From the chair:
“Now if we have died with Christ, we believe that we will also live with him. We know that Christ, being raised from the dead, will never die again; death no longer has dominion over him. For the death he died he died to sin, once for all, but the life he lives he lives to God. So you also must consider yourselves dead to sin and alive to God in Christ Jesus.”
Jesus’ is “the firstborn from the dead” (Col. 1:18), not just the first to be permanently raised back to life, not just the one who secures our resurrection back to life, but also the one who provides a resurrection to real life, actual life, true life. Yes, our funerals will not be the last word on our lives–we will be raised from the dead. Yet, we need not wait until that day, because even today Jesus allows us to leave behind our life for sin and walk in the newness of life for God. That way lies joy, and all we’ve been created to be–thank God!
From the desk:
“Zeal for doing, lust for action, leaves many a person, especially in this hurried and impatient human environment in which we live, with experience of an almost incredible paucity, all on the surface. No one experience has a chance to complete itself because something else is entered upon so speedily. What is called experience becomes so dispersed and miscellaneous as hardly to deserve the name. Resistance is treated as an obstruction to be beaten down, not as an invitation to reflection. An individual comes to seek, unconsciously even more than by deliberate choice, situations in which he can do the most things in the shortest time.”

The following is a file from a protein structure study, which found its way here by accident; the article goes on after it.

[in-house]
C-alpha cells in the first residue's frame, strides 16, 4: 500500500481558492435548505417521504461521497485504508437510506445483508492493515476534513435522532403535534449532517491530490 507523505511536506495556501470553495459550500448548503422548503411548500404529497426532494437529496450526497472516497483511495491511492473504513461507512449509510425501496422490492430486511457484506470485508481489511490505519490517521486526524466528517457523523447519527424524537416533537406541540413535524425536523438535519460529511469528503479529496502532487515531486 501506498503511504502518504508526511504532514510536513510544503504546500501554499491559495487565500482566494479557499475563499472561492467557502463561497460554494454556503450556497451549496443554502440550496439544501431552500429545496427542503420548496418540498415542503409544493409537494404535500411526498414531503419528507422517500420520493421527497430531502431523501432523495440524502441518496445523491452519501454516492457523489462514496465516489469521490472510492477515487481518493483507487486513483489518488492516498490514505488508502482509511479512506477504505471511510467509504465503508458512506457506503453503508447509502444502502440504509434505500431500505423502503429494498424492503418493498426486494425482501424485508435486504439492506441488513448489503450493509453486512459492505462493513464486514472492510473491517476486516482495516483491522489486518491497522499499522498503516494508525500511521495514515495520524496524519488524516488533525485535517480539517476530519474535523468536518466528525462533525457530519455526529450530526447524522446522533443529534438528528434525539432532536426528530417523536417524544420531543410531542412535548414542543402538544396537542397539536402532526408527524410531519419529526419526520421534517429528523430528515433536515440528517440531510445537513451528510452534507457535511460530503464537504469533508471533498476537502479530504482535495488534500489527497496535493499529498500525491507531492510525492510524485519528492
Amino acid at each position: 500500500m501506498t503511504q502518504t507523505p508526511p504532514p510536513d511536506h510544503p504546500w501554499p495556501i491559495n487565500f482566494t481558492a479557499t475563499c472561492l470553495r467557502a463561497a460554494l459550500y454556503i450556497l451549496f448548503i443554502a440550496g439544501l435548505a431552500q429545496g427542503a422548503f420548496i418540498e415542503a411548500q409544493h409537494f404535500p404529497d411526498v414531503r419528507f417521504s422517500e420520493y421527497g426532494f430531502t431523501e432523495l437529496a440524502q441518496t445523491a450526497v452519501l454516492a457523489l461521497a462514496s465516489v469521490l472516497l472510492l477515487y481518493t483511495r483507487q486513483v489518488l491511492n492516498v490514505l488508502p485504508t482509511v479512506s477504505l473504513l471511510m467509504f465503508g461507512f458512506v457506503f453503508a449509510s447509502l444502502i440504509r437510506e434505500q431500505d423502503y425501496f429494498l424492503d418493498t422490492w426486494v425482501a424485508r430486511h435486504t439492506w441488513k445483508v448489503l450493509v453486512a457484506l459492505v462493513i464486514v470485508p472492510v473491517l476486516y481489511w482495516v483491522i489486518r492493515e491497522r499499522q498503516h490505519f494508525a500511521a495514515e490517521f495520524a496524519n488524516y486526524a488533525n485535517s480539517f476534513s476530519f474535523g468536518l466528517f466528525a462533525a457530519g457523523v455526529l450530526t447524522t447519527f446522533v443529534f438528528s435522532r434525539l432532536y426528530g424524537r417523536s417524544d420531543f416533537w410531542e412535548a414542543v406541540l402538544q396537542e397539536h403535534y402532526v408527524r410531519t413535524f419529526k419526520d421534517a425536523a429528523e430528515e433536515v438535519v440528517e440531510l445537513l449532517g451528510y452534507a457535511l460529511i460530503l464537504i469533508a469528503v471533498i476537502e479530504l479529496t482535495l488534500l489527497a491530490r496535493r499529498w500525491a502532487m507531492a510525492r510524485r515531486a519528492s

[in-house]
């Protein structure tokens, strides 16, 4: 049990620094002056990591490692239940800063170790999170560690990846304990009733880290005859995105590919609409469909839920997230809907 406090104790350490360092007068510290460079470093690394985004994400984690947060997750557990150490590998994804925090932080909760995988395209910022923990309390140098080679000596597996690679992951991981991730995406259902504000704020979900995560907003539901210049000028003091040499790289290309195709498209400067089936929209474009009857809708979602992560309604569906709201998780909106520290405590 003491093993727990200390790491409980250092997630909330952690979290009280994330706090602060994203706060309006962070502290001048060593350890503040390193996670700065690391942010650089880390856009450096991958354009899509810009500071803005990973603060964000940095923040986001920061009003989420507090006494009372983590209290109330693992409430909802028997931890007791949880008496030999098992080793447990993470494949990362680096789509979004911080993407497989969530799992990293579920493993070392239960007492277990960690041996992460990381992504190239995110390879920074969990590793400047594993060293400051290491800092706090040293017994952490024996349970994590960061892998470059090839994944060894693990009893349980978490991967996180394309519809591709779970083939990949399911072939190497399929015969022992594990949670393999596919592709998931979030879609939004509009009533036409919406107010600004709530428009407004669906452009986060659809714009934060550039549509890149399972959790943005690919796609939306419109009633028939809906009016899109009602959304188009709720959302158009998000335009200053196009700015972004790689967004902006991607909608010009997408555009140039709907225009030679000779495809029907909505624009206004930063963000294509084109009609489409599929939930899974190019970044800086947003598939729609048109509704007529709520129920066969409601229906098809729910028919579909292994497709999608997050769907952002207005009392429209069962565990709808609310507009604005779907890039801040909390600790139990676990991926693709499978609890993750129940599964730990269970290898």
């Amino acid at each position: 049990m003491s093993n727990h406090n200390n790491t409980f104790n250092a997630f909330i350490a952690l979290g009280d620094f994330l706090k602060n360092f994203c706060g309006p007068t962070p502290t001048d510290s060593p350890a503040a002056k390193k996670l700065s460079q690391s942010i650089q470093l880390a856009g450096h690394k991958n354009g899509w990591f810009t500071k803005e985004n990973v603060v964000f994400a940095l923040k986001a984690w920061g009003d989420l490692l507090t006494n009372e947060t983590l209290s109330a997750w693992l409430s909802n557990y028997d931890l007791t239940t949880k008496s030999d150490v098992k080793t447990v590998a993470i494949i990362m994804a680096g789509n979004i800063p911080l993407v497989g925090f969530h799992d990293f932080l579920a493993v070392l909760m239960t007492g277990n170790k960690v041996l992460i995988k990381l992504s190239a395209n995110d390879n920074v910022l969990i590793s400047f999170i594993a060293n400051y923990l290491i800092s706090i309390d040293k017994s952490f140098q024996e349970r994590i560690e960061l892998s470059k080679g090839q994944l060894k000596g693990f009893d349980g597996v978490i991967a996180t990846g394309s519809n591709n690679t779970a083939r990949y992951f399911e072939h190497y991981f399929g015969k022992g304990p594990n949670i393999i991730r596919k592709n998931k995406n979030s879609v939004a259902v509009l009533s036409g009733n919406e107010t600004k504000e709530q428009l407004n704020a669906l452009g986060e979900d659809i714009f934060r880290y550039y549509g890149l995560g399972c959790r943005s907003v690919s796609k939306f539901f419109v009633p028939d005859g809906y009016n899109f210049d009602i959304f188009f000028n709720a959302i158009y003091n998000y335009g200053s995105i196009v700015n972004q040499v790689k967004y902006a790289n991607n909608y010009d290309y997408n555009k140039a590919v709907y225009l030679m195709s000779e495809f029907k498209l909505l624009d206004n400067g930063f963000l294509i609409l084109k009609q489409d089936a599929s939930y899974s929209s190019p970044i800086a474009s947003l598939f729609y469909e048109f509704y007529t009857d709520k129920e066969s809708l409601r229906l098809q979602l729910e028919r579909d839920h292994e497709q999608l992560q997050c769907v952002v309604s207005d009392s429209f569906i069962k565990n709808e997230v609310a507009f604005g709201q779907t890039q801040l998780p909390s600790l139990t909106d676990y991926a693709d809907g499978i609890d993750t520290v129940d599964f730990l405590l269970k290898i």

-John Dewey, Art as Experience (Perigree: 2005 ed.), p.46
This semester I’ve had to read a lot of philosophy, and one thing I’ve grown to appreciate about philosophers is that they want to help us “really live,” in one way or another. I like Dewey’s way in this quote, reminding us that if we simply rush from doing one thing to doing another thing, we will experience nothing.
“The chair” is the one Annie aptly chose for the corner of our living room, and it’s where I am committed to daily hearing from God’s Word–the Word I above all else hope to speak to others. “The desk” is the one by my coffee grounds and spare charger (if I get to the library early enough); it’s where I have the privilege of reading and thinking all day, where I intend to learn for others’ sake.